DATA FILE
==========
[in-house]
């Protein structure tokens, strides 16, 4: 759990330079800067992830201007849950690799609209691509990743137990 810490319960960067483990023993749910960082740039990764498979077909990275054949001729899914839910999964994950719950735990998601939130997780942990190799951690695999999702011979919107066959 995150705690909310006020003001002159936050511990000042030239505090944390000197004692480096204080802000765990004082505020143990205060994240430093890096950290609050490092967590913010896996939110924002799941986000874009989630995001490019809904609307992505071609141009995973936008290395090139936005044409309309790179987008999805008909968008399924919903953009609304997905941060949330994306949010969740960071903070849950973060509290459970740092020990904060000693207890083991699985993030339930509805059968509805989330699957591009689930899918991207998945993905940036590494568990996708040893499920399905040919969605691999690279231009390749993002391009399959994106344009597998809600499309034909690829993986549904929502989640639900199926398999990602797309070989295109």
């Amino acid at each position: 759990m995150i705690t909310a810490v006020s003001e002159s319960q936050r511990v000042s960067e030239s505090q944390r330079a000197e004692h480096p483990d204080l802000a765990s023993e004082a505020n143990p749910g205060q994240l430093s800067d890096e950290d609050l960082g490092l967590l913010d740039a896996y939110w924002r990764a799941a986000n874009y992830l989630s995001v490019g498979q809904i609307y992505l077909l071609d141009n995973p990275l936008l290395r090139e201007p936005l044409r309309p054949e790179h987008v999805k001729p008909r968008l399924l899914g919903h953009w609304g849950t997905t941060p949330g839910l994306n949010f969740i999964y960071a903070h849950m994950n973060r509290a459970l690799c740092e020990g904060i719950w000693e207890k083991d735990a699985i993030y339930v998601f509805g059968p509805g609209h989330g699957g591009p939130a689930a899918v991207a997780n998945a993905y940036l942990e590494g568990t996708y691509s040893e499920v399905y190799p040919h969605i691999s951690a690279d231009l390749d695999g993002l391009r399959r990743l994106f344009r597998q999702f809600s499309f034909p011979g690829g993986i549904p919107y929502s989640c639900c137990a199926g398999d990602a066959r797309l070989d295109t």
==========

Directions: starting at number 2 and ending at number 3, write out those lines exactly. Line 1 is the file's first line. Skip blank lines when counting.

């Protein structure tokens, strides 16, 4: 759990330079800067992830201007849950690799609209691509990743137990 810490319960960067483990023993749910960082740039990764498979077909990275054949001729899914839910999964994950719950735990998601939130997780942990190799951690695999999702011979919107066959 995150705690909310006020003001002159936050511990000042030239505090944390000197004692480096204080802000765990004082505020143990205060994240430093890096950290609050490092967590913010896996939110924002799941986000874009989630995001490019809904609307992505071609141009995973936008290395090139936005044409309309790179987008999805008909968008399924919903953009609304997905941060949330994306949010969740960071903070849950973060509290459970740092020990904060000693207890083991699985993030339930509805059968509805989330699957591009689930899918991207998945993905940036590494568990996708040893499920399905040919969605691999690279231009390749993002391009399959994106344009597998809600499309034909690829993986549904929502989640639900199926398999990602797309070989295109």
């Amino acid at each position: 759990m995150i705690t909310a810490v006020s003001e002159s319960q936050r511990v000042s960067e030239s505090q944390r330079a000197e004692h480096p483990d204080l802000a765990s023993e004082a505020n143990p749910g205060q994240l430093s800067d890096e950290d609050l960082g490092l967590l913010d740039a896996y939110w924002r990764a799941a986000n874009y992830l989630s995001v490019g498979q809904i609307y992505l077909l071609d141009n995973p990275l936008l290395r090139e201007p936005l044409r309309p054949e790179h987008v999805k001729p008909r968008l399924l899914g919903h953009w609304g849950t997905t941060p949330g839910l994306n949010f969740i999964y960071a903070h849950m994950n973060r509290a459970l690799c740092e020990g904060i719950w000693e207890k083991d735990a699985i993030y339930v998601f509805g059968p509805g609209h989330g699957g591009p939130a689930a899918v991207a997780n998945a993905y940036l942990e590494g568990t996708y691509s040893e499920v399905y190799p040919h969605i691999s951690a690279d231009l390749d695999g993002l391009r399959r990743l994106f344009r597998q999702f809600s499309f034909p011979g690829g993986i549904p919107y929502s989640c639900c137990a199926g398999d990602a066959r797309l070989d295109t």